Penticton fire chief Larry Watkinson's beloved canine companion is hanging up his vest for rescue missions, after years of training and tough work.
Sammy, the 12-year-old golden retriever, will now be spending his days at home to be spoiled with treats and belly rubs.
Watkinson's journey with his trained disaster response dog started off when a friend who worked as a canine handler told him he should look into training his next pup. He had a Dalmatian at the time who would come to work with him, but wasn't involved operationally.
Research led the fire chief to decide that a purebred golden retriever had the right mix of emotional intelligence, gentle spirit and easily trained breeding to pick up Sammy from Chilliwack.
"We did all the puppy tests with him and he had all the specifications for this type of work. He was non-aggressive, very relaxed and easily trained, and driven with treats. He hit all the marks. So we picked up Sam and three months later, we were already in the training box," Watkinson said.
Sammy started off with basic training, playing hide and seek and learning how to bark when it's appropriate. He graduated to advanced hikes and rubble pile walks, learning how to maneuver with Watkinson over difficult terrain.
He then moved into live scent training.
"The idea is to try to start large and narrow the point of origin down to where the person may be buried or trapped or otherwise. He picked up on that really quickly. He just naturally had an incredible drive for that."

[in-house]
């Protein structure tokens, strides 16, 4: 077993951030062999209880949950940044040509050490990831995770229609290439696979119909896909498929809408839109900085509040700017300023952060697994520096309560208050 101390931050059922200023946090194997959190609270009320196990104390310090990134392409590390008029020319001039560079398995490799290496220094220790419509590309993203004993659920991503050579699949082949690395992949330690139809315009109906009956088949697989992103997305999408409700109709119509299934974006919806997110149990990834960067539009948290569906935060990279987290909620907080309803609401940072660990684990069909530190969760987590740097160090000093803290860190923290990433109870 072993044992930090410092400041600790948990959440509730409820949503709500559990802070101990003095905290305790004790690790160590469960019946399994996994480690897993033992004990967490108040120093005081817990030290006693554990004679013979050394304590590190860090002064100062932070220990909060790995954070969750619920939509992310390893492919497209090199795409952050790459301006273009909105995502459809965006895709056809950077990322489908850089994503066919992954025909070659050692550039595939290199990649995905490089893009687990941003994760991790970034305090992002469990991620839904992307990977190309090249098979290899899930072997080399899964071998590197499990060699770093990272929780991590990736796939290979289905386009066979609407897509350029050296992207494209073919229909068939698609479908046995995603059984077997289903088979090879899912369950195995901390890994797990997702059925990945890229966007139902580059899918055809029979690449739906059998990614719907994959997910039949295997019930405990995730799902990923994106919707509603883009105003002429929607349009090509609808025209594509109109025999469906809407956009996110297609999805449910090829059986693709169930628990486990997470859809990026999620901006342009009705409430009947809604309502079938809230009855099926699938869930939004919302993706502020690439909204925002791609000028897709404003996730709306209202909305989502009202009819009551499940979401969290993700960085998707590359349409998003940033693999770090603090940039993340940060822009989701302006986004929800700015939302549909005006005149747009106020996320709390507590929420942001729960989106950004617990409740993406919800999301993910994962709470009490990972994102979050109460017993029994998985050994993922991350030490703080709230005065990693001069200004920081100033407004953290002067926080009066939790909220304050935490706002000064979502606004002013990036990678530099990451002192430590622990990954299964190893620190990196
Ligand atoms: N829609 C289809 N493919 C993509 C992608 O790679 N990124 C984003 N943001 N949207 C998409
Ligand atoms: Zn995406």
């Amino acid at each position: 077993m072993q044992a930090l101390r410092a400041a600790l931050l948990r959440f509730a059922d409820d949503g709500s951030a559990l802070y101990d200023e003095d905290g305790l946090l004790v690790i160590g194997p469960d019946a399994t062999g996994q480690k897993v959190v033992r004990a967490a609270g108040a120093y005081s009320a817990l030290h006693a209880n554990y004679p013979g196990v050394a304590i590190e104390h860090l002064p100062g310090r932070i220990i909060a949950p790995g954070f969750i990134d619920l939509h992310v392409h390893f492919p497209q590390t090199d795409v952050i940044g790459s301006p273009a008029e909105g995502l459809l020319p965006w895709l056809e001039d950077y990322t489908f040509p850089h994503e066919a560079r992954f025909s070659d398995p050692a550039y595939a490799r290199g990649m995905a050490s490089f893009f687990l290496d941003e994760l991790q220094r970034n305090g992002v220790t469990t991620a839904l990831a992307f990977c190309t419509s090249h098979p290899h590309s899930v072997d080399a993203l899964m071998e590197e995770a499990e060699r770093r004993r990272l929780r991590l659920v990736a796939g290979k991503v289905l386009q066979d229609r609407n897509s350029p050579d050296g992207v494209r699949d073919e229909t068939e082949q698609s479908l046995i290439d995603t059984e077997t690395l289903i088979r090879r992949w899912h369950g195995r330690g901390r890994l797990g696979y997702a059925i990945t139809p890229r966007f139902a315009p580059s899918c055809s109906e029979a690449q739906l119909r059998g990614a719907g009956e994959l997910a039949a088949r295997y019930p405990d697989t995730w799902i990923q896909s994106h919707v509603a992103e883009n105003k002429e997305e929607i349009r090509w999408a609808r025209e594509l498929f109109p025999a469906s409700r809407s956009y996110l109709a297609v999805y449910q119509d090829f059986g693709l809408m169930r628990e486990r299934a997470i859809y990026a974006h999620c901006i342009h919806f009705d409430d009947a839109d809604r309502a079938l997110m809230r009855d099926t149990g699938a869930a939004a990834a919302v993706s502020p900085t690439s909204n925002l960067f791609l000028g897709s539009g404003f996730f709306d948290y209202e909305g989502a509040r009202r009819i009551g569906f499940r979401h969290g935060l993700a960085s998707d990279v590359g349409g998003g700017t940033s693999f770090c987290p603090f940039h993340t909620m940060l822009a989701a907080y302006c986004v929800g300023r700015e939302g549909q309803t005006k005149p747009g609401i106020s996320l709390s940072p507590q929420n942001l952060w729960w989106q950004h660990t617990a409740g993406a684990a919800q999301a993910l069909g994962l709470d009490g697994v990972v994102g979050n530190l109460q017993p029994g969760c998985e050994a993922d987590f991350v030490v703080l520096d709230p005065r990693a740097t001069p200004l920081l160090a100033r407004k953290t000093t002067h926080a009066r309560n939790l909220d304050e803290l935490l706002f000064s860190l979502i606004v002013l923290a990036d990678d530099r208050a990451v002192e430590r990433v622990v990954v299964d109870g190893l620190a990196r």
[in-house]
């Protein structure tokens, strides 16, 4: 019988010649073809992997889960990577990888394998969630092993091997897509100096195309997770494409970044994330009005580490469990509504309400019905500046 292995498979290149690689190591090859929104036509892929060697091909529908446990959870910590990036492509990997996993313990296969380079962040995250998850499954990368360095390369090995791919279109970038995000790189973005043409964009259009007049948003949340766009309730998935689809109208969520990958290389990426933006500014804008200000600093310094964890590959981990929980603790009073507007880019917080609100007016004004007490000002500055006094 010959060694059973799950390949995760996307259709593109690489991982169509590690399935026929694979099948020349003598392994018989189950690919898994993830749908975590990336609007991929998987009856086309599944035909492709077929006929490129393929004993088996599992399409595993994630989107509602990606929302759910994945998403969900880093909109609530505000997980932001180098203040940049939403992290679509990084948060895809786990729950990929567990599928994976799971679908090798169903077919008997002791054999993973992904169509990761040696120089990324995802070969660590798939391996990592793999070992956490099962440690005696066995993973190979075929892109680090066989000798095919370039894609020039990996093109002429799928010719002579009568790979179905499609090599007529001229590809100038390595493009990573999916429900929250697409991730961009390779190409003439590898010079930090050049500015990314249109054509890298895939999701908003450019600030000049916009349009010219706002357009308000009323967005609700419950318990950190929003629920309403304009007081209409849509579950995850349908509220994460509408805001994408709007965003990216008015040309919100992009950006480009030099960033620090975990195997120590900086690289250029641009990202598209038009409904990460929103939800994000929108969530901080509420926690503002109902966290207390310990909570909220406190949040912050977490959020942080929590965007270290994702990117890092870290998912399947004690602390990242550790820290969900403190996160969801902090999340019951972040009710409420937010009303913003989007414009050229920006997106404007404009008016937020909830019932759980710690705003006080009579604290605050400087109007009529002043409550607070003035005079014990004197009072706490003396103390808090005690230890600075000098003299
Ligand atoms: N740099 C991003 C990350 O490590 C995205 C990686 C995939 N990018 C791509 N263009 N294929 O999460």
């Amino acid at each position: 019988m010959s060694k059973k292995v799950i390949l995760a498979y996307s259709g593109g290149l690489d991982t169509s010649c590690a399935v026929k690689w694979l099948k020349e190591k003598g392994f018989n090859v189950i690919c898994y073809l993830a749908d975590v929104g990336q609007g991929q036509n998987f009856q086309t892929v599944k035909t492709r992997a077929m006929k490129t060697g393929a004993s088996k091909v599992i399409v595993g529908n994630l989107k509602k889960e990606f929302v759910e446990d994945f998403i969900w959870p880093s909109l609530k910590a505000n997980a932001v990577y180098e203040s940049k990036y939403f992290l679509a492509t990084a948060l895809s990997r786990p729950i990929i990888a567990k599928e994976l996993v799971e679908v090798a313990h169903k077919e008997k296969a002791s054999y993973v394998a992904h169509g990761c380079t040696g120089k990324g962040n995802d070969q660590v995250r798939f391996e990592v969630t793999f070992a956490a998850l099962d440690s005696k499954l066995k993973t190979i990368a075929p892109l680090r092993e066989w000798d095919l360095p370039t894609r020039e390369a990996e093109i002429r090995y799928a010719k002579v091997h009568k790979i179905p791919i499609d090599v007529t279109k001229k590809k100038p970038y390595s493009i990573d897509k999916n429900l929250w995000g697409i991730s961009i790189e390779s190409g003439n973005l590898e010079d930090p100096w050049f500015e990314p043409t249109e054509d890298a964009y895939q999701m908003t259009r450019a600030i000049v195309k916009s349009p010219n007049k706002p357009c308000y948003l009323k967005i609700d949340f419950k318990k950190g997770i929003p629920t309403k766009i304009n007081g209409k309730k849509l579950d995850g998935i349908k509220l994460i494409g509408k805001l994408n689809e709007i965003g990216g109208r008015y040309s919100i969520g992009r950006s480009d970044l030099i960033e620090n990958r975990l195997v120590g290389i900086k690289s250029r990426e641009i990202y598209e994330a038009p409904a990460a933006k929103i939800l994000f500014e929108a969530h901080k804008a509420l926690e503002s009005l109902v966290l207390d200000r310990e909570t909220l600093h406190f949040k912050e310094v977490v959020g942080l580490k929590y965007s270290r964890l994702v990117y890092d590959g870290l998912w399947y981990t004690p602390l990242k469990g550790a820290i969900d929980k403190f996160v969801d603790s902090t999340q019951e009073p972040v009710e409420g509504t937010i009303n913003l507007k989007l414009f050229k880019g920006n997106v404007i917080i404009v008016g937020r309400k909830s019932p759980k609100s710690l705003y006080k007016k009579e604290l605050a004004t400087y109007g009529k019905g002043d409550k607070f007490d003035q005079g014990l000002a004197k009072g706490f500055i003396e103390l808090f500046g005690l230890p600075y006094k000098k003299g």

The pair trained for years together before being tasked out to Nepal alongside a team of urban search and rescue firefighters from Burnaby in 2015.
Over 14 days, Watkinson and Sammy went through the city of Kathmandu and a remote village nearby, scouring through building collapses and rubble.
"Sam sadly didn't find any live victims on that deployment. But strangely, we had never taught him how to do human remains detection, but in the environment that we were working in, he picked up on that scent and naturally indicated," Watkinson said.
"So he would lay down and whine when there were human remains identified. While on deployment, we realized that Sam's behaviour was changing when he found human remains. He was able to pick up on that and we trained him to indicate specifically for human remains detection. As sad or dark as that is, it can take a long time to teach a dog how to identify."
Sammy took his work seriously when he was tasked with recovering bodies.
"I remember Sam in Nepal, we were on this seventh-storey collapse, pancake collapse, high rise, student housing and he was going so deep into the building and I was following him and I was scared for him," Watkinson said.
"I [thought], 'Oh my God, he's never gonna come back' and I had my long leash on him and he's crawling on his belly trying to get down to the scent and I'm crawling after him on this concrete slab and [thinking] 'What am I doing here, this is very dangerous.' But he kept going and I'm not going to let him go by himself.